I am old enough to remember the hullabaloo that arose in 1988, which marked the fortieth anniversary of Israel’s founding as a modern nation. Some people tied the date to a biblical “generation” consisting of forty years. They leaped to Jesus’s prediction in Matthew 24 concerning the end of the age, which reads, “This generation will certainly not pass away until all these things have happened” (24:34).
One fanatic named Edgar Whisenant wrote a book titled 88 Reasons Why the Rapture Will Be in 1988. He sold 4.5 million copies of his book in the United States alone and many more in foreign markets. When the Rapture of the church did not happen in 1988, the author found his “mistake” and recalculated. He wrote another book predicting Jesus was coming in 1989, selling many more copies. You can guess what happened to Whisenant when the Rapture still did not happen in 1989.
People in every generation are fascinated by and fearful of the future at the same time. This desire leads some to seek the false advice of seers, fortune-tellers, mediums, and Bible hacks like Edgar Whisenant that claim to know what lies ahead. Always beware of such predictions.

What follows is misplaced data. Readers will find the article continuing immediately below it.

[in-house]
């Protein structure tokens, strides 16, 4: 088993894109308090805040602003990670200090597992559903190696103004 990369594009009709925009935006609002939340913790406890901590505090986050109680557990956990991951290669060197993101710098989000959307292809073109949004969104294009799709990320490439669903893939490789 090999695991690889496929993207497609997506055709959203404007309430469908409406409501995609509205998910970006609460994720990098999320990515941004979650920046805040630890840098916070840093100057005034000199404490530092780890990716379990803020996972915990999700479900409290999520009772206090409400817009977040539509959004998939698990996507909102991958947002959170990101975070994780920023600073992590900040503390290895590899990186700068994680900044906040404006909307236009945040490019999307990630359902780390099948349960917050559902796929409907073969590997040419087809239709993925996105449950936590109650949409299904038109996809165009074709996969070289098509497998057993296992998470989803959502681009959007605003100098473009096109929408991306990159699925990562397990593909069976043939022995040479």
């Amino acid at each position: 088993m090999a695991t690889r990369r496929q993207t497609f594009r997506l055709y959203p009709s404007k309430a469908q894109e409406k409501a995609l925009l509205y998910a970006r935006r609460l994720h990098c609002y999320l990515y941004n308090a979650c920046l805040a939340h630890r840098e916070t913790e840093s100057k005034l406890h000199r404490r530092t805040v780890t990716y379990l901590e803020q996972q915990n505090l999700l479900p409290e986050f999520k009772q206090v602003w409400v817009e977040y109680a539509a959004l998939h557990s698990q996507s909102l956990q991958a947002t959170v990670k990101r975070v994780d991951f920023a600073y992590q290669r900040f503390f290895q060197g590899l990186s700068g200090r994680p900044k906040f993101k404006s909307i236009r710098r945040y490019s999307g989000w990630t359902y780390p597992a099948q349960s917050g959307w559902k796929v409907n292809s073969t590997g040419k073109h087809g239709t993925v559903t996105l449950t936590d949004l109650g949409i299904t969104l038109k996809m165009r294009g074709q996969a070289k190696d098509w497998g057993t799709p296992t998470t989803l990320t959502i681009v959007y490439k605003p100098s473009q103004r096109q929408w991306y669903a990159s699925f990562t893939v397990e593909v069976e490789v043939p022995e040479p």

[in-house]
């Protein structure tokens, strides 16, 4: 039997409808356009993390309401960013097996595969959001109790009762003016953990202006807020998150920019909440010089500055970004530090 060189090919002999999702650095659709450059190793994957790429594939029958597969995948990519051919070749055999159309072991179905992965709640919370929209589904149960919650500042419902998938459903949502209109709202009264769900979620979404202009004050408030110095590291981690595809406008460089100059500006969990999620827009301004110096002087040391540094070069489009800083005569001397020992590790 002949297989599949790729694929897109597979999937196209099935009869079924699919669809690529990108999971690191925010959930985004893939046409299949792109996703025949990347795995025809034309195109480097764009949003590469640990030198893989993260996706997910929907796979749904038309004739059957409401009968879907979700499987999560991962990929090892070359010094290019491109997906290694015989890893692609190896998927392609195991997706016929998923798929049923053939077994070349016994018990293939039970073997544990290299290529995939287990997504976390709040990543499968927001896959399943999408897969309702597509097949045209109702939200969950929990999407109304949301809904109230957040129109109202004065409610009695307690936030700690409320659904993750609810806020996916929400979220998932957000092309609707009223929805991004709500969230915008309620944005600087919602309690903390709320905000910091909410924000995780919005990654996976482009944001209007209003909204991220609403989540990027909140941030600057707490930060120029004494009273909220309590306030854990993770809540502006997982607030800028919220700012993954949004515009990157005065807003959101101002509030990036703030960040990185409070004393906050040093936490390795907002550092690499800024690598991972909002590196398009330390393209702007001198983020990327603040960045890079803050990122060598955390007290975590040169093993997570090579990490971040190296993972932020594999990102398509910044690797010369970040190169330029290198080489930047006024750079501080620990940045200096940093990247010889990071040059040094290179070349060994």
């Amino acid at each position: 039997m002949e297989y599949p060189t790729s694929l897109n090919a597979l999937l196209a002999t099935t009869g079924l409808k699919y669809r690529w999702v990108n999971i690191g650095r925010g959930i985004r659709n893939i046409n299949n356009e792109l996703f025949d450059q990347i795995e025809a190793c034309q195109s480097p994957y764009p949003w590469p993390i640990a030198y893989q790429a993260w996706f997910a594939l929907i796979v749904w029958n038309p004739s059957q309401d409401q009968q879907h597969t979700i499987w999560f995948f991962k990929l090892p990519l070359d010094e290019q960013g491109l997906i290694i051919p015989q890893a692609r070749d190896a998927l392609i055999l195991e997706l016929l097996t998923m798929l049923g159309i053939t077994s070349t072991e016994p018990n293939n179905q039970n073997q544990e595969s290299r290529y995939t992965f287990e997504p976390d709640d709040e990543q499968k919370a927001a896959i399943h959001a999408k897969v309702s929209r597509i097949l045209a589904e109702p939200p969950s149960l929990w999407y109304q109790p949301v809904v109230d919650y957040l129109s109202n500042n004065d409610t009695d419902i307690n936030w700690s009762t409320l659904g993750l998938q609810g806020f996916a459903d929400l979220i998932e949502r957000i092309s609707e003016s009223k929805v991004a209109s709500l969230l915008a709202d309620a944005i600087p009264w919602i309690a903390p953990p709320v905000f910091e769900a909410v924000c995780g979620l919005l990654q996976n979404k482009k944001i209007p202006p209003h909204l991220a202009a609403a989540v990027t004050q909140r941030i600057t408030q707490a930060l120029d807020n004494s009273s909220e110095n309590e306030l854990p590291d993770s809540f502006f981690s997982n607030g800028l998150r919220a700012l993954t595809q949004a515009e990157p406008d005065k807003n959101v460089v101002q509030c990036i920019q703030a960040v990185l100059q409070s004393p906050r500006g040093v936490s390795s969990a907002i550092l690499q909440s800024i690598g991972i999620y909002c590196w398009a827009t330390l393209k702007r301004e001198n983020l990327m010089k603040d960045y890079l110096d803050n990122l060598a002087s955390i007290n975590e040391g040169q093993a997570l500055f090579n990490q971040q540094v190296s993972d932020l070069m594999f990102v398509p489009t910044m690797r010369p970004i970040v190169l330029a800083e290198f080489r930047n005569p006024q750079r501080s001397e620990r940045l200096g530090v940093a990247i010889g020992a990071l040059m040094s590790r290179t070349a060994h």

Did Jesus make any trustworthy predictions about the future? He sure did. Most notably, during the final week of His earthly life, He gathered on the Mount of Olives with four of His disciples — Peter, James, John, and Andrew — and answered questions about the end of the age, including His Second Coming (Matthew 24-25; Mark 13:3-4).
Bible prophecy is always a worthy study because God’s promise for tomorrow is our hope for today. Of course, Jesus said unequivocally that only the Father knows the day or the hour when the end comes (Matthew 24:36). The angels don’t know, Jesus doesn’t know, and, obviously, Edgar Whisenant doesn’t know. What we do know is that when Jesus returns, His feet will touch the Mount of Olives from which He ascended to heaven after His resurrection (Zechariah 14:1-4, 9; Acts 1:9-12).